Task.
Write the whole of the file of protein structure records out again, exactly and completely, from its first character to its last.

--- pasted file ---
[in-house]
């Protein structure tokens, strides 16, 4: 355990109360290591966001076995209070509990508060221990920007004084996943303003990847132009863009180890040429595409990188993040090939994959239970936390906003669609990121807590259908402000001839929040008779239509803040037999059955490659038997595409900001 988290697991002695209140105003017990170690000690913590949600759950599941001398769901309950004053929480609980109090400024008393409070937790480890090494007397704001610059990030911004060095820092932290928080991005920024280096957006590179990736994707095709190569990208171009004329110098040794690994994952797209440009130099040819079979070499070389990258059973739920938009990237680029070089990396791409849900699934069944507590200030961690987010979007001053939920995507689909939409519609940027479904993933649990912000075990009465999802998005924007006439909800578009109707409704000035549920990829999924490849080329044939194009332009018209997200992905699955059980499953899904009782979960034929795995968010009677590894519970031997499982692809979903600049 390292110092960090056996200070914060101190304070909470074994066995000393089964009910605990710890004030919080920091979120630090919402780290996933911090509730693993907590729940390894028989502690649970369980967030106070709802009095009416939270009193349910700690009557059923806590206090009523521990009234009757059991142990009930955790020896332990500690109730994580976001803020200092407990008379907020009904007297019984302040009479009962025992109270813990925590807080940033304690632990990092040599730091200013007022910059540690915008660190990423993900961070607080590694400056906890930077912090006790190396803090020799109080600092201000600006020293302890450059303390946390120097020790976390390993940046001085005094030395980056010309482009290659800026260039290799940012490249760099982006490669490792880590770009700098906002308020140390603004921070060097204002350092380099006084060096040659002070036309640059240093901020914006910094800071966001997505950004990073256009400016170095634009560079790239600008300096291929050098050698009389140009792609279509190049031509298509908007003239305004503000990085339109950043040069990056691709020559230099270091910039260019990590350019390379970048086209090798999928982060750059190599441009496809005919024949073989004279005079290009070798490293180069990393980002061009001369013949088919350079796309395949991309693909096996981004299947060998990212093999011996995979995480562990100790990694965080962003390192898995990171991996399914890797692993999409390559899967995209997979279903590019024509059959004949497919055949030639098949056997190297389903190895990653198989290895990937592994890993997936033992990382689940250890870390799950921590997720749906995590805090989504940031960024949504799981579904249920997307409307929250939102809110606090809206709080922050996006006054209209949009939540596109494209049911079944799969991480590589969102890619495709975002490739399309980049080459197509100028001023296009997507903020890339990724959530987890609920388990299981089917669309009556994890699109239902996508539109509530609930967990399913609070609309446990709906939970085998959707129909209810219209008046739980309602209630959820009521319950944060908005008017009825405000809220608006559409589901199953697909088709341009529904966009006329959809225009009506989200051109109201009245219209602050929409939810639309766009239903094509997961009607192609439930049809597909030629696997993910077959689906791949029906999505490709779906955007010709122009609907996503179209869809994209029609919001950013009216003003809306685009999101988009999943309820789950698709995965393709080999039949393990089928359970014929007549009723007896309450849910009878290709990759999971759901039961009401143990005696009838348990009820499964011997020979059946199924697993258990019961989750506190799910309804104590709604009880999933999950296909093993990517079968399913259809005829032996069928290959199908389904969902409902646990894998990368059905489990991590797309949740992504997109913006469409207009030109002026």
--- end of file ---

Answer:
[in-house]
């Protein structure tokens, strides 16, 4: 355990109360290591966001076995209070509990508060221990920007004084996943303003990847132009863009180890040429595409990188993040090939994959239970936390906003669609990121807590259908402000001839929040008779239509803040037999059955490659038997595409900001 988290697991002695209140105003017990170690000690913590949600759950599941001398769901309950004053929480609980109090400024008393409070937790480890090494007397704001610059990030911004060095820092932290928080991005920024280096957006590179990736994707095709190569990208171009004329110098040794690994994952797209440009130099040819079979070499070389990258059973739920938009990237680029070089990396791409849900699934069944507590200030961690987010979007001053939920995507689909939409519609940027479904993933649990912000075990009465999802998005924007006439909800578009109707409704000035549920990829999924490849080329044939194009332009018209997200992905699955059980499953899904009782979960034929795995968010009677590894519970031997499982692809979903600049 390292110092960090056996200070914060101190304070909470074994066995000393089964009910605990710890004030919080920091979120630090919402780290996933911090509730693993907590729940390894028989502690649970369980967030106070709802009095009416939270009193349910700690009557059923806590206090009523521990009234009757059991142990009930955790020896332990500690109730994580976001803020200092407990008379907020009904007297019984302040009479009962025992109270813990925590807080940033304690632990990092040599730091200013007022910059540690915008660190990423993900961070607080590694400056906890930077912090006790190396803090020799109080600092201000600006020293302890450059303390946390120097020790976390390993940046001085005094030395980056010309482009290659800026260039290799940012490249760099982006490669490792880590770009700098906002308020140390603004921070060097204002350092380099006084060096040659002070036309640059240093901020914006910094800071966001997505950004990073256009400016170095634009560079790239600008300096291929050098050698009389140009792609279509190049031509298509908007003239305004503000990085339109950043040069990056691709020559230099270091910039260019990590350019390379970048086209090798999928982060750059190599441009496809005919024949073989004279005079290009070798490293180069990393980002061009001369013949088919350079796309395949991309693909096996981004299947060998990212093999011996995979995480562990100790990694965080962003390192898995990171991996399914890797692993999409390559899967995209997979279903590019024509059959004949497919055949030639098949056997190297389903190895990653198989290895990937592994890993997936033992990382689940250890870390799950921590997720749906995590805090989504940031960024949504799981579904249920997307409307929250939102809110606090809206709080922050996006006054209209949009939540596109494209049911079944799969991480590589969102890619495709975002490739399309980049080459197509100028001023296009997507903020890339990724959530987890609920388990299981089917669309009556994890699109239902996508539109509530609930967990399913609070609309446990709906939970085998959707129909209810219209008046739980309602209630959820009521319950944060908005008017009825405000809220608006559409589901199953697909088709341009529904966009006329959809225009009506989200051109109201009245219209602050929409939810639309766009239903094509997961009607192609439930049809597909030629696997993910077959689906791949029906999505490709779906955007010709122009609907996503179209869809994209029609919001950013009216003003809306685009999101988009999943309820789950698709995965393709080999039949393990089928359970014929007549009723007896309450849910009878290709990759999971759901039961009401143990005696009838348990009820499964011997020979059946199924697993258990019961989750506190799910309804104590709604009880999933999950296909093993990517079968399913259809005829032996069928290959199908389904969902409902646990894998990368059905489990991590797309949740992504997109913006469409207009030109002026």